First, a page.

#94 dutch babies

After a while, the routine breakfast cycle of pancakes, crepes, & waffles can become a bit boring…especially when Monday is a national holiday and I’ve made my way through French toast, waffles, & crepes over the weekend.  As I flipped over the pancake section of my mighty Joy of Cooking book, I found a recipe I had only a bit about, never had actually seen or tried them.  As I began to work the batter, I browsed through Pinterest in order to get a general overview of what I was aiming at, finding different varieties of yummy goodness.  Despite the easy instructions for a single large Dutch baby fresh out of the oven, I decided to make smaller cupcake versions, which resulted in a lovely family-friendly breakfast we all enjoyed.

Although the Dutch baby pancake is usually called a German pancake, I have a feeling it’s more popular in America as it is here in Germany – where I have yet to have seen anything of the sort – and also having been introduced in the first half of the 1900’s in Seattle, Washington with the term ‘Dutch’ being only a corruption of the German autonym ‘deutsch‘.  Also knowns as a Bismark or a puff pancake, it’s a sweet popover treat – light & hollow made from an egg batter similar to that of Yorkshire pudding (also on my list of breakfast treats to try!).  The term popover comes from the fact that the batter swells or ‘pops’ over the tip of the muffin tin while baking.  In the States, they are brought out to you at the table straight from the oven, puffed up and golden, still in the cast-iron skillets they were cooked in.  Be sure to bring these delicious pancakes dish to the table as it comes out of the oven for a lot of oohs & aahs!  So easy to prepare & one of the most impressive to serve, I really enjoyed them!

‘A cross between a soufflé & and omelet’ it says…but in truth. I would say more of a light & airy pancake with a lot of fluff – no overpowering egg taste!  I was a bit nervous when I read the line above.  I have no experience with soufflés, and to be honest I have been working my way around any soufflé-style recipe, I’d blame the many a TV-show or movie tragedy where the soufflé just never rose.  But this being my first experience, I have to say, perfection!  And with the simplicity of the batter and the oven, much easier to make than regular one-by-one pancakes for a family of four!

For the Dutch Babies

  • 1/2 cup of milk
  • 2 large eggs, at room temperature
  • 1/4 teaspoon of salt
  • 1/2 cup of all-purpose flour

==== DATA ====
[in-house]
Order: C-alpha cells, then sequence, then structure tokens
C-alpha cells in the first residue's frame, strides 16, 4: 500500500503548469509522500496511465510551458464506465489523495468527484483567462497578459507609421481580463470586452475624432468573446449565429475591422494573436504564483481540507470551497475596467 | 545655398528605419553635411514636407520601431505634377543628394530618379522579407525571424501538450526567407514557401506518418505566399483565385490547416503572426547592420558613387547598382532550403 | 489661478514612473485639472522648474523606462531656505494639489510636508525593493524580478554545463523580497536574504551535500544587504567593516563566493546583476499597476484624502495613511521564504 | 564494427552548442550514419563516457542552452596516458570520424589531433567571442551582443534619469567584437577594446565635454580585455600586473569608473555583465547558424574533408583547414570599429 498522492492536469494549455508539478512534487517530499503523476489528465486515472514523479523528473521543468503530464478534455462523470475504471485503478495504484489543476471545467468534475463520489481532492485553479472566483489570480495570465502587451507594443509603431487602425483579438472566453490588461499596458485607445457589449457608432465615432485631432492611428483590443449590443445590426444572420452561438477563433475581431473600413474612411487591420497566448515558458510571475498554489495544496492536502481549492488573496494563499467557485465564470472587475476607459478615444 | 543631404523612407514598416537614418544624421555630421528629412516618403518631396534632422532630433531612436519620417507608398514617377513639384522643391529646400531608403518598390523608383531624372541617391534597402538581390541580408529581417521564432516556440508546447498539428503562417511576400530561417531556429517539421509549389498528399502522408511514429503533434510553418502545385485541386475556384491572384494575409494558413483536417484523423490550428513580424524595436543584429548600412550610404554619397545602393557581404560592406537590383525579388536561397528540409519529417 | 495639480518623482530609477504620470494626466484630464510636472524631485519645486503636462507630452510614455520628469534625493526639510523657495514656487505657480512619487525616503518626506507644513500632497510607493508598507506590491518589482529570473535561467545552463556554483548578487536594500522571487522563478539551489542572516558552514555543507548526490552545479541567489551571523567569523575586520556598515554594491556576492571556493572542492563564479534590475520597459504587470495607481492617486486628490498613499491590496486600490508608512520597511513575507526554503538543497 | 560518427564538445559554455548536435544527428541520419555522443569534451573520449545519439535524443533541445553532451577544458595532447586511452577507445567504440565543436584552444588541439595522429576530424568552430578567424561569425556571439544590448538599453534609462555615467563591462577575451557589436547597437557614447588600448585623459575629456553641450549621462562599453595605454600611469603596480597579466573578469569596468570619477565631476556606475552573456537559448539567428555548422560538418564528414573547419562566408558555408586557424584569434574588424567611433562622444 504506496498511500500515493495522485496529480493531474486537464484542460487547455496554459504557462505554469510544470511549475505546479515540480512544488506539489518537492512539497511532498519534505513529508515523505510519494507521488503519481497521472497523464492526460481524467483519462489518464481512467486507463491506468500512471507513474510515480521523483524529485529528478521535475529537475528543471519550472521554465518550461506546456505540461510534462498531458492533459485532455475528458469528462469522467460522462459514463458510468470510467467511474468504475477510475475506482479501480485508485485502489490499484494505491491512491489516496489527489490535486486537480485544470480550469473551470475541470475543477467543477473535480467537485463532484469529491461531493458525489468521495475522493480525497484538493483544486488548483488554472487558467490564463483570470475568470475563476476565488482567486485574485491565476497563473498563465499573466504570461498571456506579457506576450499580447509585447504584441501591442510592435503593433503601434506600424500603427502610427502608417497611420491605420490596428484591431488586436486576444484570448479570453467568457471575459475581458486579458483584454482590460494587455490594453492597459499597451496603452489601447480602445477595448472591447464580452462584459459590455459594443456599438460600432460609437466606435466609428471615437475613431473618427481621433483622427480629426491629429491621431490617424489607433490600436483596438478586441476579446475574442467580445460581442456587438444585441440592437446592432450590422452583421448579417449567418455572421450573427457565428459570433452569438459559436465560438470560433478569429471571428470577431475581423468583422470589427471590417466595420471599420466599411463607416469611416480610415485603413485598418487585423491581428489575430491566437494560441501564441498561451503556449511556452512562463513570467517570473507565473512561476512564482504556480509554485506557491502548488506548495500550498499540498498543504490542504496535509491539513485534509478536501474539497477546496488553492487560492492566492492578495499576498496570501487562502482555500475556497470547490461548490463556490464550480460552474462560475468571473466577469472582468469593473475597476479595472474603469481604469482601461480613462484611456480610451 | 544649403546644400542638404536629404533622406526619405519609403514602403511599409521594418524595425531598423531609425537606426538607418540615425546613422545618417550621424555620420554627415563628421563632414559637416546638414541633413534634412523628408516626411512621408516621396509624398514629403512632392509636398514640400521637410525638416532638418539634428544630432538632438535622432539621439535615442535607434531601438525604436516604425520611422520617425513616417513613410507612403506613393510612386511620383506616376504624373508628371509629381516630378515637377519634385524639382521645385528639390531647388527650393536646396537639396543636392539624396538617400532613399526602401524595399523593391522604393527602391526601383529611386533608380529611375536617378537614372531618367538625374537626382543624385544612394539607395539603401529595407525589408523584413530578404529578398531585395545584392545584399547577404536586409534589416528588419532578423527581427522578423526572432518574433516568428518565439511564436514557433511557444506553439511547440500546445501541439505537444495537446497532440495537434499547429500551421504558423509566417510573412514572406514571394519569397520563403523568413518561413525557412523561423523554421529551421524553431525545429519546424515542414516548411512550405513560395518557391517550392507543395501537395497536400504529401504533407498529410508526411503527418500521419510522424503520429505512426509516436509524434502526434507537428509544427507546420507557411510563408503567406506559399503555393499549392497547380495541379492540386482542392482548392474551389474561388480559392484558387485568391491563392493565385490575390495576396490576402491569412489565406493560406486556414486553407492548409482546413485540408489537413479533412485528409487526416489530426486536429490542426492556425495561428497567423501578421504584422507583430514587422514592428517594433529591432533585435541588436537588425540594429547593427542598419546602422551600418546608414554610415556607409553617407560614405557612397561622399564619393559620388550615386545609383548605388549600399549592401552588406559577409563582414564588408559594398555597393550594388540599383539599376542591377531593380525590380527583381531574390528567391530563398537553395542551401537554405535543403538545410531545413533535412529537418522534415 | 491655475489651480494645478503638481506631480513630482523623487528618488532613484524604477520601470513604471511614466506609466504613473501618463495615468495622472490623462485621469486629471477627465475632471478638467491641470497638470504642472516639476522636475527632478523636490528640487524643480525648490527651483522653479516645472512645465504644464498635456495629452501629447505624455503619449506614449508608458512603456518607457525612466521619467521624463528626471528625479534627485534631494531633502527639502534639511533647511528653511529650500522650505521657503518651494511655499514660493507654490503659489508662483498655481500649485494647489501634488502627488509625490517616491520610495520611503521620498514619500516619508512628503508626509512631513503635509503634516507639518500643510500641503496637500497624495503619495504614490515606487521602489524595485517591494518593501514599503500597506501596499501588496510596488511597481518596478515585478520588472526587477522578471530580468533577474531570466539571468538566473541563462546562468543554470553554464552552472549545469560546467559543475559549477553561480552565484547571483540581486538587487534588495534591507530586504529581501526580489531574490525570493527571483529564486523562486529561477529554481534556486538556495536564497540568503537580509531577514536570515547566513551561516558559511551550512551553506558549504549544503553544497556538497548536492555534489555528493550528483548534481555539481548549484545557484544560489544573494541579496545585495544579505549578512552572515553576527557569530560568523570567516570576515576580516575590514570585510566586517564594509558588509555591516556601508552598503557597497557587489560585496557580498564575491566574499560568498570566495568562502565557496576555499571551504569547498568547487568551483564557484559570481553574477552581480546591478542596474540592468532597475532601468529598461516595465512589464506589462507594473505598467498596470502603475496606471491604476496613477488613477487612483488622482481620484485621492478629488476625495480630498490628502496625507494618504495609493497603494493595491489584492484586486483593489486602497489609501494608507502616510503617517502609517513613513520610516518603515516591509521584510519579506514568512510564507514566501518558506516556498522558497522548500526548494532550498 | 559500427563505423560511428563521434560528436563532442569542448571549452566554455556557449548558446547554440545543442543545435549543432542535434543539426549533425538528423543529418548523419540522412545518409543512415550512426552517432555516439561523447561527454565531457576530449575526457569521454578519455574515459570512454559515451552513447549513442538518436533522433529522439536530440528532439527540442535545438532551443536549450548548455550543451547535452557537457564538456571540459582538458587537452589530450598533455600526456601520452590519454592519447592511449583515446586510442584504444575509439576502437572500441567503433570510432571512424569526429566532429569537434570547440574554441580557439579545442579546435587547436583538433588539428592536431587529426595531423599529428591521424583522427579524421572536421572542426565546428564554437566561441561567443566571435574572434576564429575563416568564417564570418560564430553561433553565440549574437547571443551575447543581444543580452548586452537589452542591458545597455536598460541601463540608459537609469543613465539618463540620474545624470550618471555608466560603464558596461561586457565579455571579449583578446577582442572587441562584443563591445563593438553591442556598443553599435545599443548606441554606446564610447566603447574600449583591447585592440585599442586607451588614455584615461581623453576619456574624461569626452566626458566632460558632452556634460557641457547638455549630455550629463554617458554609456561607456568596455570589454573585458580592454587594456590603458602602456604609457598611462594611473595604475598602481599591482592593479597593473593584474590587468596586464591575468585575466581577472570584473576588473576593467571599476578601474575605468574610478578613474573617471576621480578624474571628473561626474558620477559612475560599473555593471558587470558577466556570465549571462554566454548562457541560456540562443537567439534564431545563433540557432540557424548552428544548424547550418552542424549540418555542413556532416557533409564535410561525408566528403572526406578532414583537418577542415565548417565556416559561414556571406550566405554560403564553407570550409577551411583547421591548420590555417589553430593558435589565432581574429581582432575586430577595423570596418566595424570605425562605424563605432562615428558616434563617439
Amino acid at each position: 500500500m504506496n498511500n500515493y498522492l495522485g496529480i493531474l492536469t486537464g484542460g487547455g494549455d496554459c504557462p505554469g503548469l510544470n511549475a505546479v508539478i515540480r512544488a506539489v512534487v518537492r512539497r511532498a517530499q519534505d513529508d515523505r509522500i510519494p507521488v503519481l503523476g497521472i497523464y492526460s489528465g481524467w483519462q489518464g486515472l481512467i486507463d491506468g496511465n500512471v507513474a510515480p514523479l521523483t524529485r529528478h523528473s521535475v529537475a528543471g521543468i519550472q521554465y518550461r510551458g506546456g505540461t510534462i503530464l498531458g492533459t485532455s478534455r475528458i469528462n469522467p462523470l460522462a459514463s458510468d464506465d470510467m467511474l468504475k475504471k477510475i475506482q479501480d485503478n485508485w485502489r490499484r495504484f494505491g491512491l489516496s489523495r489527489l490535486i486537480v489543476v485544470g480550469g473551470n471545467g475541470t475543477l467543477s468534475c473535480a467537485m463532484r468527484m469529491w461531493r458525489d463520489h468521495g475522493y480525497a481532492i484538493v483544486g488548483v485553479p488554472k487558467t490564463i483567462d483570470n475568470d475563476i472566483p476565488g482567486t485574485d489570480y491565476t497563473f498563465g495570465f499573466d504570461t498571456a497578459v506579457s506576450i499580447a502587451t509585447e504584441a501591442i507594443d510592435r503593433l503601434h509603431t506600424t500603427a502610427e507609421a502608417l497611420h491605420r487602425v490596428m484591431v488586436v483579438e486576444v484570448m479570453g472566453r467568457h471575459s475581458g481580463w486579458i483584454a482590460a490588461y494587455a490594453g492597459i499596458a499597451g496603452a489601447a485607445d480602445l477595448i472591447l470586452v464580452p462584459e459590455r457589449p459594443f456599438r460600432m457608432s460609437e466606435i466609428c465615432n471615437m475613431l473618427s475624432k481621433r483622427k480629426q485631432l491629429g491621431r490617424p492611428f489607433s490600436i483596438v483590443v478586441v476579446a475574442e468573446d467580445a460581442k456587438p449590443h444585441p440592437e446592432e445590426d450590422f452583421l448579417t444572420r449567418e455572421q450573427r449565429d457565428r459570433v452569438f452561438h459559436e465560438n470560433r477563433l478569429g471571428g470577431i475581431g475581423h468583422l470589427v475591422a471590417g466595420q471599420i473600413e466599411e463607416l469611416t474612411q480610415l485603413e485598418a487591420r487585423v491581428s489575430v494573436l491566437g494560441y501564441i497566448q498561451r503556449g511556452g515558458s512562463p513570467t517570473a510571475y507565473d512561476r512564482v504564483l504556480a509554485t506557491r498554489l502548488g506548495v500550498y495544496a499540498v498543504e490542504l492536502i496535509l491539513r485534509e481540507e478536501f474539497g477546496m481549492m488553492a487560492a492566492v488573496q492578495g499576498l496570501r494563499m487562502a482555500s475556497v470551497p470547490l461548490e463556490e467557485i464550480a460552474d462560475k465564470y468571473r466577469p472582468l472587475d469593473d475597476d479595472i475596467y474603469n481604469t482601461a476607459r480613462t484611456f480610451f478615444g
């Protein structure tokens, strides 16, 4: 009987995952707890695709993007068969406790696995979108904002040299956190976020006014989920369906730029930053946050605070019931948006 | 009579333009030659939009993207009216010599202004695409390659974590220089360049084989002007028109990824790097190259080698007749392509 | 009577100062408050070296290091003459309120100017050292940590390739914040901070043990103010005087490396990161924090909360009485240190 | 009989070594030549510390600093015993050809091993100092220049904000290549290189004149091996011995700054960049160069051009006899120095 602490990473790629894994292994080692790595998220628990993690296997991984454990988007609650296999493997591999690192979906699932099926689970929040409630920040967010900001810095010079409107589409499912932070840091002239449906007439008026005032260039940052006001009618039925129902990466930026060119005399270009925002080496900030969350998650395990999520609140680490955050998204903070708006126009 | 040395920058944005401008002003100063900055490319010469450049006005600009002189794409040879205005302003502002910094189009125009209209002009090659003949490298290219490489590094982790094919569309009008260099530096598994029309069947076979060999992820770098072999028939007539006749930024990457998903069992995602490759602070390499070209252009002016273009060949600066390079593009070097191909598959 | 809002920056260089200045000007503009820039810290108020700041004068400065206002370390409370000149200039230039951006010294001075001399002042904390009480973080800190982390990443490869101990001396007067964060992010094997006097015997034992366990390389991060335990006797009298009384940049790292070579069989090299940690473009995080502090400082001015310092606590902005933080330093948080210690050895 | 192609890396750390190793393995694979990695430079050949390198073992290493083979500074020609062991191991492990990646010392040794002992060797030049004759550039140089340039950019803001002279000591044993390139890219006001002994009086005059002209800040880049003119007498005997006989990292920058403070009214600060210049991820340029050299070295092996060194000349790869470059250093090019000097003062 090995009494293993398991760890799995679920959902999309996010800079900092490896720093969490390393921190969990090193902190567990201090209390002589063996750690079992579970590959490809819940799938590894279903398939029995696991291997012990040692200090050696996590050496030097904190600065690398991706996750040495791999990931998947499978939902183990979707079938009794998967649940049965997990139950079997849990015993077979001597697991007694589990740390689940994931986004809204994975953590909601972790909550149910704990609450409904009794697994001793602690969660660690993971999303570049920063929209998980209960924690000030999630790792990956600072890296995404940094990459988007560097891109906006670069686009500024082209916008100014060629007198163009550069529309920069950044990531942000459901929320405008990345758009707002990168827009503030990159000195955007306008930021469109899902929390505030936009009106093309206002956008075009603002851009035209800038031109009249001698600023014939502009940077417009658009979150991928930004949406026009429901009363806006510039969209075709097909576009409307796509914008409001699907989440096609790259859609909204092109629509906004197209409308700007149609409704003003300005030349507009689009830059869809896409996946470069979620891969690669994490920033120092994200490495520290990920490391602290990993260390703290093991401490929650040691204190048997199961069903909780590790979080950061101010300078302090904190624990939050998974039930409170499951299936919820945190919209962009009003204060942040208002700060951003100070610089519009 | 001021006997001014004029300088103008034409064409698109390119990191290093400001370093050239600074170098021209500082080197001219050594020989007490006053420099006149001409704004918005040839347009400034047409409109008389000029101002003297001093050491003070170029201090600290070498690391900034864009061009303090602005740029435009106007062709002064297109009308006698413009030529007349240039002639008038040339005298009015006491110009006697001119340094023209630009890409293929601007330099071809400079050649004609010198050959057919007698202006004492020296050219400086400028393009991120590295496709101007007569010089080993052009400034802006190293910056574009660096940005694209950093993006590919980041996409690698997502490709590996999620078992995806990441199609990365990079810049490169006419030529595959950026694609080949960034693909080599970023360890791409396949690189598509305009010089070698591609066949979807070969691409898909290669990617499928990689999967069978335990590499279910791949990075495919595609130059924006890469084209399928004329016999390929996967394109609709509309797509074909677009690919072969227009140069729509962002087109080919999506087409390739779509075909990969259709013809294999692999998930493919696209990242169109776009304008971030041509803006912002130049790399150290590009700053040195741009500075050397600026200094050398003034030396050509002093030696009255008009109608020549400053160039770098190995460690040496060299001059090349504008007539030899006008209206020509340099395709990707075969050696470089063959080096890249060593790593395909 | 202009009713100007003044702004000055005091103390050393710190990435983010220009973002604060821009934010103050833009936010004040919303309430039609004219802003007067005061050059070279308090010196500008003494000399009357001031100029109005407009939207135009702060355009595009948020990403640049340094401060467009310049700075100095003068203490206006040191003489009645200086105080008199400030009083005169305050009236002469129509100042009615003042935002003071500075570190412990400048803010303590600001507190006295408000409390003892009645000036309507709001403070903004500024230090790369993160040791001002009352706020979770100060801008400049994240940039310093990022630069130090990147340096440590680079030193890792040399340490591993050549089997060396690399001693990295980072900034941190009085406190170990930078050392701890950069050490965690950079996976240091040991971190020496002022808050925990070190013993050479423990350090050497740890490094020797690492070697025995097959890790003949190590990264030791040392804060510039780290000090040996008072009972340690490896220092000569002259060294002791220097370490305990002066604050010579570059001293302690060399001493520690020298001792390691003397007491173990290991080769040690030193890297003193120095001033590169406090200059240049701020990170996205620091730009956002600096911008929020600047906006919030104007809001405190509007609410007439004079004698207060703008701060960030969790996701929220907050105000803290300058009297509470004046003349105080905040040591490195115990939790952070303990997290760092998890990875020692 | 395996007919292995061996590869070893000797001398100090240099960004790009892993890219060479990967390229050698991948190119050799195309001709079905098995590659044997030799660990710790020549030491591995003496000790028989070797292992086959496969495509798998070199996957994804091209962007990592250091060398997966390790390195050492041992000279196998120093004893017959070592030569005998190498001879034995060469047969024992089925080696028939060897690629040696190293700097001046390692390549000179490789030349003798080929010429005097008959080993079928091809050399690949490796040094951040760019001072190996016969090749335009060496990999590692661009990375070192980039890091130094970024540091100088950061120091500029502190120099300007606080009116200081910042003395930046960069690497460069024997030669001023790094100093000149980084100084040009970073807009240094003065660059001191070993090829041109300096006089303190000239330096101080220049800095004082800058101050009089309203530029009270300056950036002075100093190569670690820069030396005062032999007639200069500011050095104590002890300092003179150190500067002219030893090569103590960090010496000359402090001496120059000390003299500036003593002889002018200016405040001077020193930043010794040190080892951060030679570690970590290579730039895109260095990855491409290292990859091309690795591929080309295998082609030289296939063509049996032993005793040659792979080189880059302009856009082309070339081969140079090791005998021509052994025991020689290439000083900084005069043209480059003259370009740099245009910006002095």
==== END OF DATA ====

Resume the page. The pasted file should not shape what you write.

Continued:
• 4 tablespoons of butter

Set a rack in the lower third of the oven and preheat the oven to 425°F (220°C).  Whisk together the milk, eggs, & salt in a medium bowl.  Add the flour and whisk until smooth.  Although the traditional recipes is usually prepared in a large cast iron skillet, I prepared this family friendly version using my cupcake pan.  Line the cupcake pan with butter, and I mean lots of it!  The more, the merrier!  Estimate using the 4 tablespoons in a pan for 12 cupcakes.  Set in the oven until the butter melts and begins to foam, making sure the pan gets hot.  Take out of the oven and quickly pour the egg mixture into the cupcake cup, dividing evenly among the 10-12 cupcake cups.  Place the cupcake pan quickly back into the oven and bake for 10 minutes without opening the oven door (as we all know this is the ultimate soufflé instruction!)  Lower the heat to 350°F (180°C), and bake until the cakes are puffed and richly brownly, about another 10 minutes.  Drizzle with syrup or honey and sprinkle with confectioner’s sugar.

Serve immediately, straight from the skillet, before the pancake falls!  It’s hard so make sure you’re prepared for when it’s coming out.  I would recommend drizzling & sprinkling on the table after your guests have been wowed by the lovely puffy treat!

Advertisements

Leave a Reply

Fill in your details below or click an icon to log in:

WordPress.com Logo

You are commenting using your WordPress.com account. Log Out /  Change )

Google+ photo

You are commenting using your Google+ account. Log Out /  Change )

Twitter picture

You are commenting using your Twitter account. Log Out /  Change )

Facebook photo

You are commenting using your Facebook account. Log Out /  Change )

w

Connecting to %s